The SDAG released its preliminary report in February and intends to release a final report in the coming weeks. The preliminary report laid out the history, data and key issues surrounding school diversity and integration in New York City, as well as an initial set of 67 recommendations on school enrollment, budget priorities, restorative justice practices, staff diversity, culturally responsive curriculum and diversity metrics and goals, among other topics. The Mayor and Chancellor met with the SDAG on May 13 to discuss the initial report.

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Of the 62 recommendations the DOE will adopt, 40 will be adopted outright from the report. The DOE made changes to the other 22 adopted recommendations to ensure effective implementation; for example, the DOE is tweaking the recommendation “invest in growing and strengthening high-performing schools outside Manhattan” to “invest in growing and strengthening high-performing schools in communities with historic underinvestment.” The DOE will continue to identify the resources necessary to implement these recommendations over the coming months.

Key adopted recommendations include:

  • Add metrics to the School Quality Report related to diversity and integration;
    Create a General Assembly with representatives from every high school to develop a citywide student agenda and vote on key issues;
  • Require all schools to monitor student discipline practices and develop a plan to reduce any disparities in how students are disciplined;
  • Create new diversity targets for Diversity in Admissions pilots based on the specific circumstances of each school community;
  • Expand Community Schools initiative and other models that connect schools to community-based organizations;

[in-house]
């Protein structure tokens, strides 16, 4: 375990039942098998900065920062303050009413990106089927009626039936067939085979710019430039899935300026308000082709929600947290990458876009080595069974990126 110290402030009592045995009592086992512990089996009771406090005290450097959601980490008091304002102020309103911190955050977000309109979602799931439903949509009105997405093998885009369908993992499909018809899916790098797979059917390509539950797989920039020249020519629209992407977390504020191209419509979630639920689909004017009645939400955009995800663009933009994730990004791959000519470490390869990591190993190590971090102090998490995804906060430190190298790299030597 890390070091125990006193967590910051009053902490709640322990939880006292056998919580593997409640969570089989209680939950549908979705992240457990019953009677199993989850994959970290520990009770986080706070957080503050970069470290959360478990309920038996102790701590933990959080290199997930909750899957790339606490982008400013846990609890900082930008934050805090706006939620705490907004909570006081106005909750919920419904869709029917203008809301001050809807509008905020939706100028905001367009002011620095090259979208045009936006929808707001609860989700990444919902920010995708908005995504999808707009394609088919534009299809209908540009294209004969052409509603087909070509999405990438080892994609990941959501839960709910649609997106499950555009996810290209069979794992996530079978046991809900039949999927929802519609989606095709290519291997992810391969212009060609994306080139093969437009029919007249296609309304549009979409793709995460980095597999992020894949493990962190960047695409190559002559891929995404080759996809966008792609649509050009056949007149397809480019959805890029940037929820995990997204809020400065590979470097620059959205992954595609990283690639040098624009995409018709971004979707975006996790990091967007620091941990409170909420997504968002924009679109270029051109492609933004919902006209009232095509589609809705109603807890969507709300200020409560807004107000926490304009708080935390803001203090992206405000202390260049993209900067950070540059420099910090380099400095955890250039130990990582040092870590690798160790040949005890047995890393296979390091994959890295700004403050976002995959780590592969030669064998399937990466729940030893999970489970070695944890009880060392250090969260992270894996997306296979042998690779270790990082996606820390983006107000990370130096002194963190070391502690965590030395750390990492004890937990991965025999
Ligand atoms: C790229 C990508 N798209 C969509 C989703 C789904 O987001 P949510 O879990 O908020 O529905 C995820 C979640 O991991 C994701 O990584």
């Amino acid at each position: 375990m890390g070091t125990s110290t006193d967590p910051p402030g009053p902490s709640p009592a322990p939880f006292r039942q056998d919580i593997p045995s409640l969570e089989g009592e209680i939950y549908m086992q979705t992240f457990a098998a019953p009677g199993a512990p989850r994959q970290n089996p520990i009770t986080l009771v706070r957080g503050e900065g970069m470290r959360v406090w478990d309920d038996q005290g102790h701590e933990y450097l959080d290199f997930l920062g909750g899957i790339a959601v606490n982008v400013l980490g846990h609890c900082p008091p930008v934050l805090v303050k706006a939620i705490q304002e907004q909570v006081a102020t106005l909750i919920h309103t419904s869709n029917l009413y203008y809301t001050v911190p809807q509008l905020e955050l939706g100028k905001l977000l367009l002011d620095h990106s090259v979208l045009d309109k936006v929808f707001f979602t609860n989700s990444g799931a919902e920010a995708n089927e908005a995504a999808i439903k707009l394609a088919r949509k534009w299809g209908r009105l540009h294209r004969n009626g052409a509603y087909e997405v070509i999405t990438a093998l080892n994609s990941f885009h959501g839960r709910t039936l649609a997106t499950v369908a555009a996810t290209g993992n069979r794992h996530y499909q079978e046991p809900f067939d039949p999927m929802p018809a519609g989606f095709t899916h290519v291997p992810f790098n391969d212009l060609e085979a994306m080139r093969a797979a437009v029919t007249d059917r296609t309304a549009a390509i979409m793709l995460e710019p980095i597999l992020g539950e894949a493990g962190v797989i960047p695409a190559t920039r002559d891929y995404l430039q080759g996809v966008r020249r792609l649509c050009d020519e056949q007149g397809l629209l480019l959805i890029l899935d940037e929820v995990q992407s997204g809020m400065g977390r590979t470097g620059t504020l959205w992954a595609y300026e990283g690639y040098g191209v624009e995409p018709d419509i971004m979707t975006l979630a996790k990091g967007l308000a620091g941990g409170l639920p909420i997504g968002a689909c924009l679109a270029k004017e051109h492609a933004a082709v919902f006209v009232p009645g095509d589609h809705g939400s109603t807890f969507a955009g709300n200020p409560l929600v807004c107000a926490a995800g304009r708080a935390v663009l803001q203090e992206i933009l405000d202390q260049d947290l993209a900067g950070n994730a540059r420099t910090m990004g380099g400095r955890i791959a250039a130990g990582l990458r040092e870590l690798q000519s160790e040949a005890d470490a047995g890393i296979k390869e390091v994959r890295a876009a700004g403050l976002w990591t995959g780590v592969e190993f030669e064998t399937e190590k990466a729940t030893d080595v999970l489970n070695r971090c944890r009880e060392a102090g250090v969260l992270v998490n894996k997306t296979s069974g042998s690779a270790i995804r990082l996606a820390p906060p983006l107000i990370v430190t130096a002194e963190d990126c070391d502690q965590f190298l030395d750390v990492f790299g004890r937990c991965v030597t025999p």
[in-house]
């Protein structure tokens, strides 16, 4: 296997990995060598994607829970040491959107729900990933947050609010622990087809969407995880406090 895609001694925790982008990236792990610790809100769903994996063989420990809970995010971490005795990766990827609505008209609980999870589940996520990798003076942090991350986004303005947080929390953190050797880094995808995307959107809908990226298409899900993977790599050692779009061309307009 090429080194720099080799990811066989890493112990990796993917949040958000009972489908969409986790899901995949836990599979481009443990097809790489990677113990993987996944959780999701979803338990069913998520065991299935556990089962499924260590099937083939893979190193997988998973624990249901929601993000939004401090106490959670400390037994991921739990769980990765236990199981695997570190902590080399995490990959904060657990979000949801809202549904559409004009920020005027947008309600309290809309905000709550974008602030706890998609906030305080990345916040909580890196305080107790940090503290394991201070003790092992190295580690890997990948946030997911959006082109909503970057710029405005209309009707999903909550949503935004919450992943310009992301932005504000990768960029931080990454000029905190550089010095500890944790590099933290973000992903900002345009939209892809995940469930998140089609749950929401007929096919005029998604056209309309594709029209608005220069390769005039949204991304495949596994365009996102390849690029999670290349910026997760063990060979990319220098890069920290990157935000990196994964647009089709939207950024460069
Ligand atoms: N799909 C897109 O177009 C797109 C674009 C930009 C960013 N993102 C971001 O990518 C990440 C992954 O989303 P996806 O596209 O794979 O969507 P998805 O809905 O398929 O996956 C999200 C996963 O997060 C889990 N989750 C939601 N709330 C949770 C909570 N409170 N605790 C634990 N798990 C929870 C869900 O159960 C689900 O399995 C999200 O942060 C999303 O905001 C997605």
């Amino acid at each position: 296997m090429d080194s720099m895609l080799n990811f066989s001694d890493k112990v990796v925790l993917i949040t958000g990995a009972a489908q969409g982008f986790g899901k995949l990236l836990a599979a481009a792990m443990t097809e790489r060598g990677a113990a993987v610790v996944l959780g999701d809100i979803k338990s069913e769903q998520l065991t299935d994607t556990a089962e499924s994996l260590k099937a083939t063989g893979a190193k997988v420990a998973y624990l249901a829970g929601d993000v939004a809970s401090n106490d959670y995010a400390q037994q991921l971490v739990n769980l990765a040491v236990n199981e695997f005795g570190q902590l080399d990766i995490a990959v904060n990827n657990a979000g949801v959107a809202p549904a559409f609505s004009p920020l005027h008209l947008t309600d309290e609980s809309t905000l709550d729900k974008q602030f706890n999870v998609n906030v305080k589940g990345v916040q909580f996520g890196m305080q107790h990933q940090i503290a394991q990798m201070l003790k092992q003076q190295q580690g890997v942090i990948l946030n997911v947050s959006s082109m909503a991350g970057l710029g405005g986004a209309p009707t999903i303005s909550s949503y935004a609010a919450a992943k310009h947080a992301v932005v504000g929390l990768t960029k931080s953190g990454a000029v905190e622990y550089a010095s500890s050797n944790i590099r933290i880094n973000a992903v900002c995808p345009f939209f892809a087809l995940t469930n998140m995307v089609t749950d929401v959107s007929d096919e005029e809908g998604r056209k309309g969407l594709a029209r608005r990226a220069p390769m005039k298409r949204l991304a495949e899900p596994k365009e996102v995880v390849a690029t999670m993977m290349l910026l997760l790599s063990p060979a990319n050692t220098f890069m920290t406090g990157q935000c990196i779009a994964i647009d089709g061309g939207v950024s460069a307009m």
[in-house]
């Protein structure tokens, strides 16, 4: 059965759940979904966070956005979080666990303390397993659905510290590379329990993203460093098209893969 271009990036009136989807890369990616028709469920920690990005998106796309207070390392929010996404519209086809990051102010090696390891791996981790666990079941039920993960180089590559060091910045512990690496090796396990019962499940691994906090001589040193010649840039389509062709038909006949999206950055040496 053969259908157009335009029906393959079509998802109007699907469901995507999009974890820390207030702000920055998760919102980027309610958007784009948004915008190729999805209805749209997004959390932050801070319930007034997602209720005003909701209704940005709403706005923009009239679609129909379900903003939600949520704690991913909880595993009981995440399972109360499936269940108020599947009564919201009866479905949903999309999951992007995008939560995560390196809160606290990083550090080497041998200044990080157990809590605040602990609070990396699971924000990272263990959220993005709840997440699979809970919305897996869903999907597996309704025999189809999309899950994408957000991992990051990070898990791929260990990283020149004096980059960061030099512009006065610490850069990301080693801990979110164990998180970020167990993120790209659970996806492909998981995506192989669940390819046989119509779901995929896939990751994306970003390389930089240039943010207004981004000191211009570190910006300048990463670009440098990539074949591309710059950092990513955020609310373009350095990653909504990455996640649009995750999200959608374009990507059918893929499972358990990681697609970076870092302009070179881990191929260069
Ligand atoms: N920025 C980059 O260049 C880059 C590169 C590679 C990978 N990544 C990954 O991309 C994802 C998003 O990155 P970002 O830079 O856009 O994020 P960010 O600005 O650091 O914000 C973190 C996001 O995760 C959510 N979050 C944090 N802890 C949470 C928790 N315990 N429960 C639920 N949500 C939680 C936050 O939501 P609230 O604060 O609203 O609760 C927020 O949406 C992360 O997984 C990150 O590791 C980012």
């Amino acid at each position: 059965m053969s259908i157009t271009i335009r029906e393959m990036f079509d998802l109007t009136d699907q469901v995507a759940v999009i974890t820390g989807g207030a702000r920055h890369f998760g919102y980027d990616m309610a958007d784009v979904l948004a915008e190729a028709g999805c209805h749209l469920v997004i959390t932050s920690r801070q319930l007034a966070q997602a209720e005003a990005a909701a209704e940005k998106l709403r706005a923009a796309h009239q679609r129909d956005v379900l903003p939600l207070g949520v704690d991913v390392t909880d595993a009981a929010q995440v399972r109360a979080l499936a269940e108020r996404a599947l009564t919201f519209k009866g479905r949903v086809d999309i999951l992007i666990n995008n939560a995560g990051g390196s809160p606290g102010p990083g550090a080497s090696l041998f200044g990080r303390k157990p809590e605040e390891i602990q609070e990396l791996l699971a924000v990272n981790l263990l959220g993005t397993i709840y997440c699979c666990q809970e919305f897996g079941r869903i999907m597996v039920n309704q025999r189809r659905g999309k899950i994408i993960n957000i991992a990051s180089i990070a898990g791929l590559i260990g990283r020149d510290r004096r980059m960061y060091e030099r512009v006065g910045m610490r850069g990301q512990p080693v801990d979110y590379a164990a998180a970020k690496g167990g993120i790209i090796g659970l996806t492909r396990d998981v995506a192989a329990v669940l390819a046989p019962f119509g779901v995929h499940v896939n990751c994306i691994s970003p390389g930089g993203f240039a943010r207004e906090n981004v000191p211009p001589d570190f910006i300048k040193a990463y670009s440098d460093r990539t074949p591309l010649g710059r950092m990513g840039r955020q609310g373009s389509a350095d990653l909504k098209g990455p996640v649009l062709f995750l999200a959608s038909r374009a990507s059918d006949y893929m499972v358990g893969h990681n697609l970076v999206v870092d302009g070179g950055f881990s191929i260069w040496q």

• Examine Title I and its relationship to integration;
  • Adopt a common definition of Culturally Relevant Education (CRE) that will inform and shape work across the DOE;
  • Create partnerships with institutions of higher education to ensure CRE is an essential component of all pre-service teacher training efforts;

Strongly support and encourage the nine districts with sufficient demographic diversity of population to develop diversity and integration plans (Districts 1, 2, 3, 13, 15, 22, 27, 28, 31). Three of these districts are receiving funding for community-driven diversity and integration plans today.

There are three recommendations that the DOE will continue to review, and two that we will not adopt – the recommendations to create a “Chief Integration Officer” position, and analyze the benefits and drawbacks of moving School Safety Agents to DOE supervision from the NYPD.

A full list of the SDAG recommendations, along with any changes by the DOE, can be found online.

District diversity grants

The five districts receiving grant funding put forward compelling ideas that demonstrated their commitment to community-driven processes to increase diversity, integration and equity across their schools. The $2 million will primarily be used to support community planning processes similar to District 15, including engaging community planning firms with expertise in this work, selecting and developing working groups, hosting community meetings and developing a final proposal. Each district will receive $200,000.

The application process ran through the winter and spring of 2019 and incorporated feedback from the SDAG in its design. The DOE received 17 applications, and offices from across the DOE weighed in on the selection process. The DOE will also support another five districts through the grant, to be announced later in 2019.